Phytologia 87: 65. 2005.
Plants small, green or yellow-green, often with pinkish tinge. Stems 0.4–2(–3) cm; rhizoids brown. Leaves imbricate to loosely set, broadly lanceolate to narrowly ovate, weakly concave, 0.4–1.5(–2) mm; base rarely weakly decurrent; margins plane to weakly revolute proximally, entire to serrulate distally, limbidium absent; apex acute; costa percurrent to short-excurrent, awn slender; alar cells quadrate, region differentiated; proximal laminal cells gradually rectangular, 2–4:1; medial and distal cells 60–100(–120) × 8–16(–20) µm, 6–8:1. Specialized asexual reproduction by rhizoidal tubers, on long rhizoids or sometimes in proximal leaf axils and at stem base, brown, pyriform, 40–80 µm, cells 15–25 µm, smooth; rarely by bulbils in distal leaf axils, green, leafy, small. Sexual condition dioicous. Capsule inclined or nutant, 1–3 mm.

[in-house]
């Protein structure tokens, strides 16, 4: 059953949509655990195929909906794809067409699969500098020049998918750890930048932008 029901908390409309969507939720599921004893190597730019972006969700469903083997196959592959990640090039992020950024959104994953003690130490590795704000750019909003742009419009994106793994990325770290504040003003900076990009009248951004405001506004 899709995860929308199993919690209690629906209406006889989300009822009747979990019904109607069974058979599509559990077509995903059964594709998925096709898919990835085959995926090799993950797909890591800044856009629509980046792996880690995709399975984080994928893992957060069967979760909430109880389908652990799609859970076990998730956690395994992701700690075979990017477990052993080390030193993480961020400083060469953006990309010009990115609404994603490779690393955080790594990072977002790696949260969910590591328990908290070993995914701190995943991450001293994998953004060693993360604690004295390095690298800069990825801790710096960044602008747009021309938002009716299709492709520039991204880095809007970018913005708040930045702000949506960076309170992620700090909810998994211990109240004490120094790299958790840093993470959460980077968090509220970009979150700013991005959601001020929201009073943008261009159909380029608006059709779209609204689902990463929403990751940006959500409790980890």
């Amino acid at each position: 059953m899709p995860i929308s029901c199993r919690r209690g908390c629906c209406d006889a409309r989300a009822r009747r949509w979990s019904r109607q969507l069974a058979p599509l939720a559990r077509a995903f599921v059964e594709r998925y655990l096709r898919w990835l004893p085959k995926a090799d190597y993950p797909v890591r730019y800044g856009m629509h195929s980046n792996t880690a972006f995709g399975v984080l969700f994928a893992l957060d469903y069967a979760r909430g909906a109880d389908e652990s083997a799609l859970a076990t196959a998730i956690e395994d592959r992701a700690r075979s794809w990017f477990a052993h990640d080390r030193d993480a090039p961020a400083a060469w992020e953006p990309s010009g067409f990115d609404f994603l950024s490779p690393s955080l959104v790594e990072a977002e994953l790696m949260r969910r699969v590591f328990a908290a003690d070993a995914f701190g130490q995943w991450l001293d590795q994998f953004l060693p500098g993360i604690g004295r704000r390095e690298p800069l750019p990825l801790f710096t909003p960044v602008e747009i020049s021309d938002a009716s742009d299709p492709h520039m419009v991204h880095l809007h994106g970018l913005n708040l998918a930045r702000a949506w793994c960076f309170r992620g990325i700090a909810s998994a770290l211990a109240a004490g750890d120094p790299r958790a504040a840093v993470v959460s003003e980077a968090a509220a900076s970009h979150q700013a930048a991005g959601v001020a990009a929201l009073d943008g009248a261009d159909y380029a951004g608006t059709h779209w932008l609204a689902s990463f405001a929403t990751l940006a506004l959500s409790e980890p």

Phenology: Capsules mature spring–summer.
Habitat: Damp soil, soil over rock, along shaded streams
Elevation: low to moderate elevations (0-300 m)
Ala., Fla., Ga., La., Miss., S.C., Tex., Mexico, West Indies, Central America, South America, Asia, Pacific Islands, Australia.
Gemmabryum apiculatum is a nearly pantropical, highly variable species. The plants produce leaf axil bulbils, at least in Paleotropical material; these may represent a microspecies complex. The very long laminal cells, often pinkish tinge to the plants, small brown pyriform tubers, and small distinct group of quadrate alar cells are diagnostic. Gemmabryum valparaisense is similar but has shorter laminal cells, lacks quadrate alar cells, is typically bright green, and has somewhat larger tubers. Gemmabryum sauteri (Bruch & Schimper) J. R. Spence & H. P. Ramsay may be confused with G. apiculatum, but has not yet been reported from North America.